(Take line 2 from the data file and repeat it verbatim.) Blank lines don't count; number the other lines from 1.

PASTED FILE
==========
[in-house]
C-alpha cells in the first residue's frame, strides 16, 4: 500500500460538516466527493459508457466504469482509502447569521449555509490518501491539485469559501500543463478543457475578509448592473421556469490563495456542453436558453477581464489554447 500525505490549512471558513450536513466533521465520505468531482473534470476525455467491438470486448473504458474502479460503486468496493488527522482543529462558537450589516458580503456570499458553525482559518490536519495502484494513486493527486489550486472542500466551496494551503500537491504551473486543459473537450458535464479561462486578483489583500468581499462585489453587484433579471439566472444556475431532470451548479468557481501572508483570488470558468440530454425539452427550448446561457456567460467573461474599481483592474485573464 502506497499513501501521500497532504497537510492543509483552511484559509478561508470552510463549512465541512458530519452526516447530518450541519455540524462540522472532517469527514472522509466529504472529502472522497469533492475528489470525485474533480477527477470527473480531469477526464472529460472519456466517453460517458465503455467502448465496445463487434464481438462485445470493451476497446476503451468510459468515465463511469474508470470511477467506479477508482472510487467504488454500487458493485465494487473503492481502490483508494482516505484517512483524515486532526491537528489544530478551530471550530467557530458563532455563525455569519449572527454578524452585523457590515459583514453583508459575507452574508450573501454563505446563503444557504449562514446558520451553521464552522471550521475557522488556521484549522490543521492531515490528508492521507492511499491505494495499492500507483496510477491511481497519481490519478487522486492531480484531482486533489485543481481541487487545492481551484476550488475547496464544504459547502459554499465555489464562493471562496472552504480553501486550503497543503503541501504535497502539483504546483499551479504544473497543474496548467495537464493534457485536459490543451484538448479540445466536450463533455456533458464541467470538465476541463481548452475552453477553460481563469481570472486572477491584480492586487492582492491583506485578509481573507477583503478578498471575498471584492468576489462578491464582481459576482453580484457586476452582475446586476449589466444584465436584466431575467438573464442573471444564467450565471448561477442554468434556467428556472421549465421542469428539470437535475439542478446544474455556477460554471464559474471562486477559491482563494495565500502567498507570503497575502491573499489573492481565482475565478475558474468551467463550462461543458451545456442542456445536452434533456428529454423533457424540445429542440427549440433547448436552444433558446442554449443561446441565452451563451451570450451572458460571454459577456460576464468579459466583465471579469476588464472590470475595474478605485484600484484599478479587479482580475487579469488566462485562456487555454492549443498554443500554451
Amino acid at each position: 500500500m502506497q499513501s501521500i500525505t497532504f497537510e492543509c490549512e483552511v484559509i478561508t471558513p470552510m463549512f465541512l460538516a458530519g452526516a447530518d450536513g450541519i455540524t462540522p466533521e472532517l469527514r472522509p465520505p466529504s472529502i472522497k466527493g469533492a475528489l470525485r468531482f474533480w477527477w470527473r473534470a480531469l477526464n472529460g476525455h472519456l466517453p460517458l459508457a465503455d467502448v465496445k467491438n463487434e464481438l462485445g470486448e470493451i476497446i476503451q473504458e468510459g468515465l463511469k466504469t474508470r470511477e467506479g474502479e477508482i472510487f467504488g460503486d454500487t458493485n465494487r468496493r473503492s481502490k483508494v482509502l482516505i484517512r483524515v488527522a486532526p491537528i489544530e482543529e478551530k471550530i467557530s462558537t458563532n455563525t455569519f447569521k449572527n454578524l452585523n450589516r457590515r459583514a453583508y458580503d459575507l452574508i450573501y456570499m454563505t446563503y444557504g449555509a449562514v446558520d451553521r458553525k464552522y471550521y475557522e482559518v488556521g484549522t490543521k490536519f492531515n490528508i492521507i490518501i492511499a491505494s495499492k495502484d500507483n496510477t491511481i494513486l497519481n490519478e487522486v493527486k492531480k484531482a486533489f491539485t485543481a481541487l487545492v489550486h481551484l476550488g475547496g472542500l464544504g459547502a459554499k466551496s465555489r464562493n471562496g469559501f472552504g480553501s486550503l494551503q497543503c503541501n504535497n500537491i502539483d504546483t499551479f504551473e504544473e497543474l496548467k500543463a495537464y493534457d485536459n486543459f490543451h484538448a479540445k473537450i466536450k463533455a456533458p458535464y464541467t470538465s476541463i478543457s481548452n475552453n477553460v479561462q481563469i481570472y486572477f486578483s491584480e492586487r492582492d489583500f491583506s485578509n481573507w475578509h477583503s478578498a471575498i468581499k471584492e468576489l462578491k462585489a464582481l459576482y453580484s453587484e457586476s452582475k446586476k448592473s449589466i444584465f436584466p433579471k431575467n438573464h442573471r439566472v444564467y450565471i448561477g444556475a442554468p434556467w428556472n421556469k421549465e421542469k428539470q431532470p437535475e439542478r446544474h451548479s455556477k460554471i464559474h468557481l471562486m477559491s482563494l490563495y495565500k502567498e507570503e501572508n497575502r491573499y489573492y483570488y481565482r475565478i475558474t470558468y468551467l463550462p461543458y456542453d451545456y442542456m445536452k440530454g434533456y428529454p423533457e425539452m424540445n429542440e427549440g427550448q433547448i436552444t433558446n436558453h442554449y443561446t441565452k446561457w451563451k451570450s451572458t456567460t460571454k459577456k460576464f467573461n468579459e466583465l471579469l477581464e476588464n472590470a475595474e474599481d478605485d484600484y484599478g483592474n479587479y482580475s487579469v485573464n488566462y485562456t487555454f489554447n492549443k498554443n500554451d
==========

C-alpha cells in the first residue's frame, strides 16, 4: 500500500460538516466527493459508457466504469482509502447569521449555509490518501491539485469559501500543463478543457475578509448592473421556469490563495456542453436558453477581464489554447 500525505490549512471558513450536513466533521465520505468531482473534470476525455467491438470486448473504458474502479460503486468496493488527522482543529462558537450589516458580503456570499458553525482559518490536519495502484494513486493527486489550486472542500466551496494551503500537491504551473486543459473537450458535464479561462486578483489583500468581499462585489453587484433579471439566472444556475431532470451548479468557481501572508483570488470558468440530454425539452427550448446561457456567460467573461474599481483592474485573464 502506497499513501501521500497532504497537510492543509483552511484559509478561508470552510463549512465541512458530519452526516447530518450541519455540524462540522472532517469527514472522509466529504472529502472522497469533492475528489470525485474533480477527477470527473480531469477526464472529460472519456466517453460517458465503455467502448465496445463487434464481438462485445470493451476497446476503451468510459468515465463511469474508470470511477467506479477508482472510487467504488454500487458493485465494487473503492481502490483508494482516505484517512483524515486532526491537528489544530478551530471550530467557530458563532455563525455569519449572527454578524452585523457590515459583514453583508459575507452574508450573501454563505446563503444557504449562514446558520451553521464552522471550521475557522488556521484549522490543521492531515490528508492521507492511499491505494495499492500507483496510477491511481497519481490519478487522486492531480484531482486533489485543481481541487487545492481551484476550488475547496464544504459547502459554499465555489464562493471562496472552504480553501486550503497543503503541501504535497502539483504546483499551479504544473497543474496548467495537464493534457485536459490543451484538448479540445466536450463533455456533458464541467470538465476541463481548452475552453477553460481563469481570472486572477491584480492586487492582492491583506485578509481573507477583503478578498471575498471584492468576489462578491464582481459576482453580484457586476452582475446586476449589466444584465436584466431575467438573464442573471444564467450565471448561477442554468434556467428556472421549465421542469428539470437535475439542478446544474455556477460554471464559474471562486477559491482563494495565500502567498507570503497575502491573499489573492481565482475565478475558474468551467463550462461543458451545456442542456445536452434533456428529454423533457424540445429542440427549440433547448436552444433558446442554449443561446441565452451563451451570450451572458460571454459577456460576464468579459466583465471579469476588464472590470475595474478605485484600484484599478479587479482580475487579469488566462485562456487555454492549443498554443500554451